However, the risk of uncertainty created by Lord Sumption’s new rule proved too great for the majority to accept. Lord Neuberger noted that there would be difficulties in identifying what amounted to a “profession” for this purpose (e.g., town planners), which would necessitate inquiries into the qualifications, standing, rules and disciplinary procedures of particular groups of people. He also observed that there was no clear test for deciding whether a profession is one which “ordinarily includes the giving of legal advice”, nor for whether that question should be asked of the profession generally, a particular branch of it or the particular member at issue. Lord Reed encapsulated the majority’s concerns in his concurring judgment:
…[T]he privilege must be capable of being relied upon if it is to serve its purpose of enabling clients and their legal advisers to communicate with each other with complete candour. It is therefore highly desirable that the privilege should, as far as possible, be based upon a principle which is clear, certain and readily understood. The existing common law principle meets those requirements. The variety of possible formulations of an extended common law principle, and the consequent scope for debate as to whether particular professional persons, in particular situations, would or would not fall within its scope, would detract from the certainty and clarity which presently exist. (para. 100)
The decision in Prudential will be great practical and doctrinal importance for several reasons.
First, as a practical matter, parties should be mindful that their communications with non-lawyer accountants could be disclosed to revenue authorities even where they involve the giving or seeking of legal advice. This applies not only in the United Kingdom by virtue of Prudential, but in Canada as well. In Tower v. Canada (M.N.R.), 2003 FCA 307, the Federal Court of Appeal confirmed that there is no class or case-by-case category of “accountant-client privilege”. The U.S. Supreme Court also rejected a federal accountant-client privilege in Couch v. United States, 409 U.S. 322 (1973) and United States v. Young, 465 U.S. 805 (1984). As a result, businesses on both sides of the Atlantic should be wary of engaging in legal communications with accountants that may prejudice them in future tax litigation.
Second, however, the Court in Prudential did not reject the traditional exception to the prohibition upon accountant-client privilege that has been recognized by Canadian courts outside the context of litigation privilege, being where an accountant acts as a channel of communication between lawyer and client in relation to the giving or seeking of legal advice (e.g., as a messenger, translator or amanuensis). Additionally, some Canadian cases suggest the possibility of a further exception where a non-legal professional, though not acting as a channel of communication, nonetheless performs some other function which is essential to the existence or operation of the solicitor-client relationship (e.g., where the client authorizes them to direct a solicitor to act on the client’s behalf). In such circumstances, the Ontario Court of Appeal has indicated that communications with the non-legal professional in furtherance of their essential function may still be protected by solicitor-client privilege: General Accident Assurance Co. v. Chrusz (1999), 45 O.R. (3d) 321 (C.A.). While the parameters of this latter exception remain uncertain, it seems unlikely that Prudential will preclude its application in Canada.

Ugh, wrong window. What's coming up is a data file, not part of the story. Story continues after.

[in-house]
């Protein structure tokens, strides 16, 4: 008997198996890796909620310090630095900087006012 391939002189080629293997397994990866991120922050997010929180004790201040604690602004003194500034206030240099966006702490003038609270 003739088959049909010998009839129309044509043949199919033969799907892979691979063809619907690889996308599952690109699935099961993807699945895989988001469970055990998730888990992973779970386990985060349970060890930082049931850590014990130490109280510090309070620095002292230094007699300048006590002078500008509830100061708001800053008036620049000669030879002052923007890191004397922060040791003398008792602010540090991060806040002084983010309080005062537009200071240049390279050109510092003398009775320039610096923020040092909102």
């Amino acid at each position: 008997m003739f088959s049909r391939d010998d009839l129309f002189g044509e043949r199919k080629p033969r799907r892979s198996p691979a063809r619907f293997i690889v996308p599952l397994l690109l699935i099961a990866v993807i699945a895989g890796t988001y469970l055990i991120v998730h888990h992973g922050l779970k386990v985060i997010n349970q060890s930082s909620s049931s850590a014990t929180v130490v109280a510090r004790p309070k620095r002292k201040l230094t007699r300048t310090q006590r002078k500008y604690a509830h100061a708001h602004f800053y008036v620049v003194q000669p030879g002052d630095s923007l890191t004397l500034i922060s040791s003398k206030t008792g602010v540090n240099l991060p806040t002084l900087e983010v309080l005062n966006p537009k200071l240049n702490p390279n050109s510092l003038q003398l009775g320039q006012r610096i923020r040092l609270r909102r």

Third, the reasons in Prudential are not limited to accountants alone, but extend to all non-lawyer professionals whose function involves the provision of legal advice. As a result, the decision would appear to foreclose the possibility of LAP being extended to communications with any non-lawyer absent a statutory exception (or a miscellaneous common law exception such as the two noted immediately above). The Supreme Court of Canada appears to have endorsed a similar approach in L.L.A. v. A.B.,  4 S.C.R. 536, where L’Heureux‑Dubé J. (concurring) said:
… The solicitor-client class privilege, for example, involves definite actors: one is a qualified lawyer and the other is the client. In that regard, John Sopinka (of this Court), Sidney N. Lederman and Alan W. Bryant, in The Law of Evidence in Canada (1992), remark at p. 649: [“]The protection [of the privilege], however, does not extend to communications with persons who are not duly qualified legal advisers even though the advice they might give is legal in nature.[“] (para. 70)
Finally, Prudential is noteworthy for the high degree of caution with which the majority approached the question of whether to expand the scope of LAP. Lord Neuberger’s reasons suggest that courts should be reluctant to obfuscate this “clear and well understood principle” by adding new common law refinements to it, and emphasize the primacy of Parliament in developing this policy-laden branch of the law. These sentiments echo the U.S. Supreme Court’s observation that “[a]n uncertain privilege, or one which purports to be certain but results in widely varying applications by the courts, is little better than no privilege at all” (Upjohn, at 393), and underscore the Supreme Court of Canada’s statement that “solicitor-client privilege must be as close to absolute as possible” (R. v. McClure,  1 S.C.R. 445 at para. 35). The end result is likely to be a re-entrenchment of traditional privilege principles, coupled with a growing judicial reluctance to entertain modifications of the doctrine in the future. Whether this approach to privilege will indeed be as “prudential” as the majority suggests remains to be seen.
Date of Decision: January 23, 2013